We live in a drastically unequal society. Everywhere you look you will find injustice, constraint and exploitation. Being a member of a racial or other minority increases the odds you will end up on the short end, so what should we do about it? There’s a progressive solution, to change the system so injustice, constraint and exploitation are minimized. And then there’s the woke solution, to demand benefits targeted to minorities (and women) that will more evenly distribute the injustice, constraint and exploitation that remains.
You can support the woke solution, but please don’t confuse it with progressive social change.
For a current example, look at this recent op-ed in the New York Times by Pamela Shifman and Salamishah Tillet, “How We Spend Tells Us Whose Lives Matter”. They point out, “only 12 percent of the black and Latino [small business] owners in a survey who applied for aid reported receiving what they had asked for.” I don’t know how that compares to white/Anglo owners, and no link is provided to the source they relied on. But let’s assume with them this means minority SB owners have been disadvantaged in the expanded lending program to counter the effects of the coronavirus. Knowing this country, I wouldn’t be surprised if this were true.
Two reasons are given for the disparity. First, minority-owned businesses are less likely to have an existing loan relationship with a bank, and private banks are being used to funnel loans authorized by Congress. Second, these businesses have slimmer reserves and are less able to survive the process of application, review and disbursement. Again, let’s assume this analysis is correct.
The progressive solution would be to either impose greater obligations on the private banking system or bypass it altogether in administering the program. If commercial banks are to be deputized to distribute public funds they should be required to do so not just for their existing clients but their share of the applicant pool, and streamlined procedures should be in place to get the money out the door as quickly as possible. Or perhaps it would have been possible to forego using commercial banks altogether (or in part) and to quickly ramp up a dedicated lending facility operating in conjunction with the Fed or a specialized government agency. (How much easier all of this would have been if we had a nationwide public banking system already in place.)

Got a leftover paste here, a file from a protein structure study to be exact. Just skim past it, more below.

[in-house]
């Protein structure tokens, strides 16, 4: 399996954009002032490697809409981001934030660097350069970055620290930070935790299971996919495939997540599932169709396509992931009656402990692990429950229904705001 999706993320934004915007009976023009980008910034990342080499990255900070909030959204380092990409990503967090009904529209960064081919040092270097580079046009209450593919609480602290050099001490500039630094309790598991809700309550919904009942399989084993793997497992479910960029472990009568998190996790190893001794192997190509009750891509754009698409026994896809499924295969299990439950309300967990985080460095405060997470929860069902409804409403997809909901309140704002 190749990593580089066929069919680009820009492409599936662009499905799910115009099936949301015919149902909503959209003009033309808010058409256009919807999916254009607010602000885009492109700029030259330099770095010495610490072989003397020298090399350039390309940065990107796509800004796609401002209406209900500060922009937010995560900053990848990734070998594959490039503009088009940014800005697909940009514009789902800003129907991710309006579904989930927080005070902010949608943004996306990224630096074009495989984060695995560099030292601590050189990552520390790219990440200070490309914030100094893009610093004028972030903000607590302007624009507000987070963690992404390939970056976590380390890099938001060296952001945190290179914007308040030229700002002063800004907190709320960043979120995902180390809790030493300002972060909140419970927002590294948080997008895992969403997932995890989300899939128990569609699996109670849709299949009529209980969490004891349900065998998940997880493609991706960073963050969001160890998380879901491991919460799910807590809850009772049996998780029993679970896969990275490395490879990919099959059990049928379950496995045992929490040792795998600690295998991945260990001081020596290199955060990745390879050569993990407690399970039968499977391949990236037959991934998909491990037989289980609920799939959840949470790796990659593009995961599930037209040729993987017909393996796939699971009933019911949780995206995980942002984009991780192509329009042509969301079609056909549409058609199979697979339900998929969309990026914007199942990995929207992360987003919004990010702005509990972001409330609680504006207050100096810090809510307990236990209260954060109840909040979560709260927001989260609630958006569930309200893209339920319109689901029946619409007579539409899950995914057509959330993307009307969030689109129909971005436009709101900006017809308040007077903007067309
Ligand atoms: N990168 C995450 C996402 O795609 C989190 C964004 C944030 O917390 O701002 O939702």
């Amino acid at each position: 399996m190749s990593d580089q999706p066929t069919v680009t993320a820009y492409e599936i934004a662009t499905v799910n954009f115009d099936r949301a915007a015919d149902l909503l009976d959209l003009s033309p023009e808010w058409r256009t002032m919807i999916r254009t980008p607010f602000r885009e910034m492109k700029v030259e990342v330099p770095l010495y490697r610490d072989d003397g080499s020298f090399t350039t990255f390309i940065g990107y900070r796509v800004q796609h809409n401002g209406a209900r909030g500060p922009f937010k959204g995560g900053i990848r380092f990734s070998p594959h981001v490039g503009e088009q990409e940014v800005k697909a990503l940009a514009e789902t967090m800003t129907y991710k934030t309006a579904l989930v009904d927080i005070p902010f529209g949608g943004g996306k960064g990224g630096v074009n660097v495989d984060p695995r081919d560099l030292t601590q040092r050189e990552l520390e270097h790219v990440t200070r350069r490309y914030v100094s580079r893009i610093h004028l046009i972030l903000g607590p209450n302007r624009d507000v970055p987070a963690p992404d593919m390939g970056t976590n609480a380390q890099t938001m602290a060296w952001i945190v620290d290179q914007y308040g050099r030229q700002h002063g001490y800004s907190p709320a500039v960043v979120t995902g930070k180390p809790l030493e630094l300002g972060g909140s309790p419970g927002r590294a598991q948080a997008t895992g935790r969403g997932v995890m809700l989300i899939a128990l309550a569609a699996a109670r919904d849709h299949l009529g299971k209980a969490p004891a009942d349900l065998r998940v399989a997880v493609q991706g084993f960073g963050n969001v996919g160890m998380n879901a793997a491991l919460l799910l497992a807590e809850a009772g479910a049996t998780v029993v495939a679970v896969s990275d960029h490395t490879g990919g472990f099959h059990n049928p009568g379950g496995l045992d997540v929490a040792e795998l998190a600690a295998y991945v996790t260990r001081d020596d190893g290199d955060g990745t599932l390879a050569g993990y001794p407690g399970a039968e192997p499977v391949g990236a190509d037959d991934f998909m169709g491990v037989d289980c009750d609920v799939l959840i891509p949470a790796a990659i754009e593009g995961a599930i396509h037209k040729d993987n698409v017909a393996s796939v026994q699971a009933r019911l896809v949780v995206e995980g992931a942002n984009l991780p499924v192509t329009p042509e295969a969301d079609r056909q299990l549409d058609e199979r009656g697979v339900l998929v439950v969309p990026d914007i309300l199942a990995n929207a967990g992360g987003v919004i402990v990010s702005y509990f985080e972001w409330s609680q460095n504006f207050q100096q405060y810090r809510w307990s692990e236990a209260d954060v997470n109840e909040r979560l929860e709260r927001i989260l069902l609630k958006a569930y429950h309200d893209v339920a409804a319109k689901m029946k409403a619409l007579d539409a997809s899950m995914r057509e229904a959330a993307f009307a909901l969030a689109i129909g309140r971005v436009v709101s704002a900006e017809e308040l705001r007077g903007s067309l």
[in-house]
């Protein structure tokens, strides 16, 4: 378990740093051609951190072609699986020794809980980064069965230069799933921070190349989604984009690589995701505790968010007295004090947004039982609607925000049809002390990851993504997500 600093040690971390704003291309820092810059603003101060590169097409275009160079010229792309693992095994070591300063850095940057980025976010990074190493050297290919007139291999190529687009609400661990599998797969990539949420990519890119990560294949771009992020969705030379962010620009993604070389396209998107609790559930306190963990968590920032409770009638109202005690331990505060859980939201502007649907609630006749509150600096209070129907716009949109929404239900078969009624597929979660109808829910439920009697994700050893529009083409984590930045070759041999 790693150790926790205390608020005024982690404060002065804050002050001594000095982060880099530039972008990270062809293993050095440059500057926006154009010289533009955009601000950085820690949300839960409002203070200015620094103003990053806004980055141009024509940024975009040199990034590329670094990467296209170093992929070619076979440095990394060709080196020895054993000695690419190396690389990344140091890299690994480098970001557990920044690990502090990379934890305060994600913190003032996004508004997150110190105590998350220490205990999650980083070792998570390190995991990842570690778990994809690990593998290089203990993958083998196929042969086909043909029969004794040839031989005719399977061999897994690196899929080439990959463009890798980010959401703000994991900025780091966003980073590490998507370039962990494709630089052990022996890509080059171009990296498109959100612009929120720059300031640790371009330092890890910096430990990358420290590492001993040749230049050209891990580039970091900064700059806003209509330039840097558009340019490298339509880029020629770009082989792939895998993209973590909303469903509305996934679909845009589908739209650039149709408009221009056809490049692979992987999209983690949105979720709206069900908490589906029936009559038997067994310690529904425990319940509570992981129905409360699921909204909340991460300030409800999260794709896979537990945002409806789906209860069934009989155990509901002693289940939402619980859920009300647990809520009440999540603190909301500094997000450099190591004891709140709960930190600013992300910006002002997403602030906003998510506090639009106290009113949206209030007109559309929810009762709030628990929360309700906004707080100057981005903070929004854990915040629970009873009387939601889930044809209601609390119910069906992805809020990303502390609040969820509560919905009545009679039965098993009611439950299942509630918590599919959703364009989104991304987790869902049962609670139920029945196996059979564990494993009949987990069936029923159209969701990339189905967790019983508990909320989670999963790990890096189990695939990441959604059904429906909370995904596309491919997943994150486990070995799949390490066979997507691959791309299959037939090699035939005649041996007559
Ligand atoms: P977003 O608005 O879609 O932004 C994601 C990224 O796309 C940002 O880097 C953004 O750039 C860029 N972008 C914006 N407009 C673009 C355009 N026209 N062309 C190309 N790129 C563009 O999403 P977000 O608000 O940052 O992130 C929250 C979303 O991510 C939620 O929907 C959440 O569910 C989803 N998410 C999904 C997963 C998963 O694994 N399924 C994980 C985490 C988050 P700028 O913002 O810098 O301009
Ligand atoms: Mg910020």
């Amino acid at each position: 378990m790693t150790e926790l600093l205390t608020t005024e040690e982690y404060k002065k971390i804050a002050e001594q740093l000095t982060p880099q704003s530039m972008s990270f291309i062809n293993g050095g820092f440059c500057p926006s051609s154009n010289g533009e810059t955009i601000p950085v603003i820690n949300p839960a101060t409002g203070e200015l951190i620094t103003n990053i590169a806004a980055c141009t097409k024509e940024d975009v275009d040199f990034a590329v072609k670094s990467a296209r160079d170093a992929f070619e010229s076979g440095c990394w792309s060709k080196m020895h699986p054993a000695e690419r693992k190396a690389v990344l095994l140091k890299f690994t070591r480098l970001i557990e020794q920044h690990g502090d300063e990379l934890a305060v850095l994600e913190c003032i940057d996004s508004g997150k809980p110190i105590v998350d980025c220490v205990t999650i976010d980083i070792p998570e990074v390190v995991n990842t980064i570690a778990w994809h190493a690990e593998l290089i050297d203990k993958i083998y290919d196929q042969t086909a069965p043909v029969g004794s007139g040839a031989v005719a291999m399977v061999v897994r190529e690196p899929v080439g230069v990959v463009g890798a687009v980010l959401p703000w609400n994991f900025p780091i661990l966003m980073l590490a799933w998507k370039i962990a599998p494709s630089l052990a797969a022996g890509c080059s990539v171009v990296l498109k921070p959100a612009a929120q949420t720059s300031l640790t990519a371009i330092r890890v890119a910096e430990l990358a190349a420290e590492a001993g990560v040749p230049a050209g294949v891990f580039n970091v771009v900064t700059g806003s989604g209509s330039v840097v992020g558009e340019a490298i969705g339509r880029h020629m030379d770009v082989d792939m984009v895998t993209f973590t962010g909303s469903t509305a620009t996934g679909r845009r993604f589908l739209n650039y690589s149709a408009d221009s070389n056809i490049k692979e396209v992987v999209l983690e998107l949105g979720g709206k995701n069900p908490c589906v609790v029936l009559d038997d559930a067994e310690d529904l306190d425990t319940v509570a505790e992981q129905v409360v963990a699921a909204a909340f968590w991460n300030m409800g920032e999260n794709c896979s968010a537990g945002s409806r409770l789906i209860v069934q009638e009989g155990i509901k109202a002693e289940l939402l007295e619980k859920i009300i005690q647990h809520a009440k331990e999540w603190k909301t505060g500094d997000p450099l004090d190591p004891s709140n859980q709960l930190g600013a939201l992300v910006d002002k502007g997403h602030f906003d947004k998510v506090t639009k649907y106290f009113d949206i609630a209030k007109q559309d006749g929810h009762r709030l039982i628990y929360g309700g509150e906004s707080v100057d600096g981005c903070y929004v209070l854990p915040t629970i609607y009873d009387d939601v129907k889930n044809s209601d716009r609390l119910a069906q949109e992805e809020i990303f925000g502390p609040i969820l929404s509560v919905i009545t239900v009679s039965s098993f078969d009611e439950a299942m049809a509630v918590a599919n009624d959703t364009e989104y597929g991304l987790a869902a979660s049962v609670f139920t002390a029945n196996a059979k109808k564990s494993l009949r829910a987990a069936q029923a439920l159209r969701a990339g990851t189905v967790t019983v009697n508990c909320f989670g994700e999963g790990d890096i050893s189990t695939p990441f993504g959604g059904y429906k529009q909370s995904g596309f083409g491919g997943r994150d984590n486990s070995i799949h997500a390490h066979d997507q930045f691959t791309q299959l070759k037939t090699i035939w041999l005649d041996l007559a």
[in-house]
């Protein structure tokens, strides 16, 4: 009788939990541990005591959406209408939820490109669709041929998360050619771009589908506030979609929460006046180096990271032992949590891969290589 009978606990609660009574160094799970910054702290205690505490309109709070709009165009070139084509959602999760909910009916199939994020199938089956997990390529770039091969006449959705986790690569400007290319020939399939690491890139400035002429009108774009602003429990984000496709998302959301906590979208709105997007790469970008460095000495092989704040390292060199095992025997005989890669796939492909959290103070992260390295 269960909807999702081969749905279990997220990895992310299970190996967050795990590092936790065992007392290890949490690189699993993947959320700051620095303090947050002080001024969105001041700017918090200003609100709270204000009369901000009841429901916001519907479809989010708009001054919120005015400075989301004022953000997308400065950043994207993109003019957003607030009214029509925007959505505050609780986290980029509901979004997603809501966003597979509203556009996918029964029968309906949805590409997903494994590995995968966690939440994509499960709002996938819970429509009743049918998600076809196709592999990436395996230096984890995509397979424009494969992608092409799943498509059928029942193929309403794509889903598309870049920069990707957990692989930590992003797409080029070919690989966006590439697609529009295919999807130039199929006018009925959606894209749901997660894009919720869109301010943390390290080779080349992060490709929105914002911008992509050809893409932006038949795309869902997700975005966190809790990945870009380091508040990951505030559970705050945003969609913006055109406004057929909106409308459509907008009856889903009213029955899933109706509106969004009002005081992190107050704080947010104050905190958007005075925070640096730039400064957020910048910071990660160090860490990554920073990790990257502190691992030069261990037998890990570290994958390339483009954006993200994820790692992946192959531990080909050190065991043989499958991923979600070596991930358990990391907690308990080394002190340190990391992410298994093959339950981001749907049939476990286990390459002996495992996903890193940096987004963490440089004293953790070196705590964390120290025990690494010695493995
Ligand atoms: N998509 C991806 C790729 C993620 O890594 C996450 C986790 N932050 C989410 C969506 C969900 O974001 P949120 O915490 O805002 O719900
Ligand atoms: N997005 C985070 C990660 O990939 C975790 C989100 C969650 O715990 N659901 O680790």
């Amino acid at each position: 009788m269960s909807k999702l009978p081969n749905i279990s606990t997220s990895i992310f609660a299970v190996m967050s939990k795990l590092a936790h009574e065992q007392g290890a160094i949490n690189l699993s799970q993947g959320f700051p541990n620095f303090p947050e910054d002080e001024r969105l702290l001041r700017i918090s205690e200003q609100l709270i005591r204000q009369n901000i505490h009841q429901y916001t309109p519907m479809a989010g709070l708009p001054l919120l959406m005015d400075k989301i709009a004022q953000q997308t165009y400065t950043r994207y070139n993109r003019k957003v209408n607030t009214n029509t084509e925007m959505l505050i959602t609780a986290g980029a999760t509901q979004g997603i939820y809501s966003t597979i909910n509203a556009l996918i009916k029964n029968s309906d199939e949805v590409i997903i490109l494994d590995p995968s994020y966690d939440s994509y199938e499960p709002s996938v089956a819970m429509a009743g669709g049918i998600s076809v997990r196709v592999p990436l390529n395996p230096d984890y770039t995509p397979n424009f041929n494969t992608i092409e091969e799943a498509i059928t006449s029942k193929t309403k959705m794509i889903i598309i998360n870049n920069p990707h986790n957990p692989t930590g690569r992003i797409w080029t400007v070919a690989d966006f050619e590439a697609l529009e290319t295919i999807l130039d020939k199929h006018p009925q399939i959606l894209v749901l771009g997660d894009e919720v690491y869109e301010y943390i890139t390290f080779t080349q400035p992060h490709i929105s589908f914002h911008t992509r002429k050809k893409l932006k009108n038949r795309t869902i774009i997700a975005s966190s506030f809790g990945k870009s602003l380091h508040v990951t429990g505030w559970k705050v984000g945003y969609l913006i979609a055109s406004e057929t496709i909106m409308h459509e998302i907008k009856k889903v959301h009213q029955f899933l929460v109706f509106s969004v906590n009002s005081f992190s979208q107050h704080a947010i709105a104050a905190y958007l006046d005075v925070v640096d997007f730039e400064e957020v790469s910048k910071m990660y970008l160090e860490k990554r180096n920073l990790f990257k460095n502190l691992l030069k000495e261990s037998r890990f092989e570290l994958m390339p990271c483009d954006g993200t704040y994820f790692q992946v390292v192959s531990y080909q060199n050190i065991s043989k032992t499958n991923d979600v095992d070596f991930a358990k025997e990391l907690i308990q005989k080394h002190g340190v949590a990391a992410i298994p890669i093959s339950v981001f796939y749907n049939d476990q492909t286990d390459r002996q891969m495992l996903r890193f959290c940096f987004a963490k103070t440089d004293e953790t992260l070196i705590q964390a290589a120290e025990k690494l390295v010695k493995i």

And then there’s the woke solution: “providing dedicated funding opportunities for minority and women-owned businesses, and within that funding pool, for women of color-owned businesses.” So the inadequacies and unfairness of the lending arrangement are OK as long as they don’t disproportionately fall on these groups. I suppose white business owners locked out of the deal can console themselves with their privilege.
Again, the woke program is a choice some may make; it’s goal is to take the racism and sexism out exploitation. Just don’t confuse social justice with a more equally distributed injustice.
You are right, Peter. But if we cannot get aa proper progressive program, might a woke program be better than nothing and do some mitigating?
The word "woke" is dismissive, and in this case dismissive of people who are especially beset and in need. Blacks and Latinos and Indians are especially beset now and policy should be directed at meeting their needs and that is just what progressive policy should now entail. Older men and women have been vulnerable. Single mothers have been vulnerable. Look to those most in need and avoid a policy description that is dismissive of tailored policy.
Want social progress then focus on those most in need and begin to redress the needs. That was what was essentially done in the New Deal and during the Great Society and the general and specific progress was remarkable. There is even now a social revolution going on in China in the elimination of poverty which will be accomplished this very year, but Western thinkers do not seem capable of understanding how generally profound the change in China will be from the focus on ending poverty.
The war on poverty during the 1960s, although unfinished, brought us Medicare and profound changes in civil rights.
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